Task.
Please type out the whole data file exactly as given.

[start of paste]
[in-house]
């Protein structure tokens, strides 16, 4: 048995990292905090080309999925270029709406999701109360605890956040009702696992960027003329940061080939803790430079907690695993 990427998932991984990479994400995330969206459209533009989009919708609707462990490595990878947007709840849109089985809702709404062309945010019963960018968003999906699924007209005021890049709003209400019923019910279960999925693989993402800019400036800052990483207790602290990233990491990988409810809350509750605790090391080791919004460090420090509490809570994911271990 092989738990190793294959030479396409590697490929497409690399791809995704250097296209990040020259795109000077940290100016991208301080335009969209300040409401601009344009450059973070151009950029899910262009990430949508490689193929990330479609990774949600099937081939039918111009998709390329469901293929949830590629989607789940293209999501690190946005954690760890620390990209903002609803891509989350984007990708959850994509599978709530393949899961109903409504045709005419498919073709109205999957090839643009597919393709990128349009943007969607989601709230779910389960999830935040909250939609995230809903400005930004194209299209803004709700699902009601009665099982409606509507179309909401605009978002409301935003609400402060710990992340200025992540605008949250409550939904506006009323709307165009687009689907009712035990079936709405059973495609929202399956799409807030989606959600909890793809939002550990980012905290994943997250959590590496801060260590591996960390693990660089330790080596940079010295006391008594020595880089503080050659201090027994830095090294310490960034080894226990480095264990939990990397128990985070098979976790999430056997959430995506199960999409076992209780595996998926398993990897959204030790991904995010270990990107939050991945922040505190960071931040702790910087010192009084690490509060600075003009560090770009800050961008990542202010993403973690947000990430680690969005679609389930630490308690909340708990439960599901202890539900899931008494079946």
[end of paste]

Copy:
[in-house]
């Protein structure tokens, strides 16, 4: 048995990292905090080309999925270029709406999701109360605890956040009702696992960027003329940061080939803790430079907690695993 990427998932991984990479994400995330969206459209533009989009919708609707462990490595990878947007709840849109089985809702709404062309945010019963960018968003999906699924007209005021890049709003209400019923019910279960999925693989993402800019400036800052990483207790602290990233990491990988409810809350509750605790090391080791919004460090420090509490809570994911271990 092989738990190793294959030479396409590697490929497409690399791809995704250097296209990040020259795109000077940290100016991208301080335009969209300040409401601009344009450059973070151009950029899910262009990430949508490689193929990330479609990774949600099937081939039918111009998709390329469901293929949830590629989607789940293209999501690190946005954690760890620390990209903002609803891509989350984007990708959850994509599978709530393949899961109903409504045709005419498919073709109205999957090839643009597919393709990128349009943007969607989601709230779910389960999830935040909250939609995230809903400005930004194209299209803004709700699902009601009665099982409606509507179309909401605009978002409301935003609400402060710990992340200025992540605008949250409550939904506006009323709307165009687009689907009712035990079936709405059973495609929202399956799409807030989606959600909890793809939002550990980012905290994943997250959590590496801060260590591996960390693990660089330790080596940079010295006391008594020595880089503080050659201090027994830095090294310490960034080894226990480095264990939990990397128990985070098979976790999430056997959430995506199960999409076992209780595996998926398993990897959204030790991904995010270990990107939050991945922040505190960071931040702790910087010192009084690490509060600075003009560090770009800050961008990542202010993403973690947000990430680690969005679609389930630490308690909340708990439960599901202890539900899931008494079946």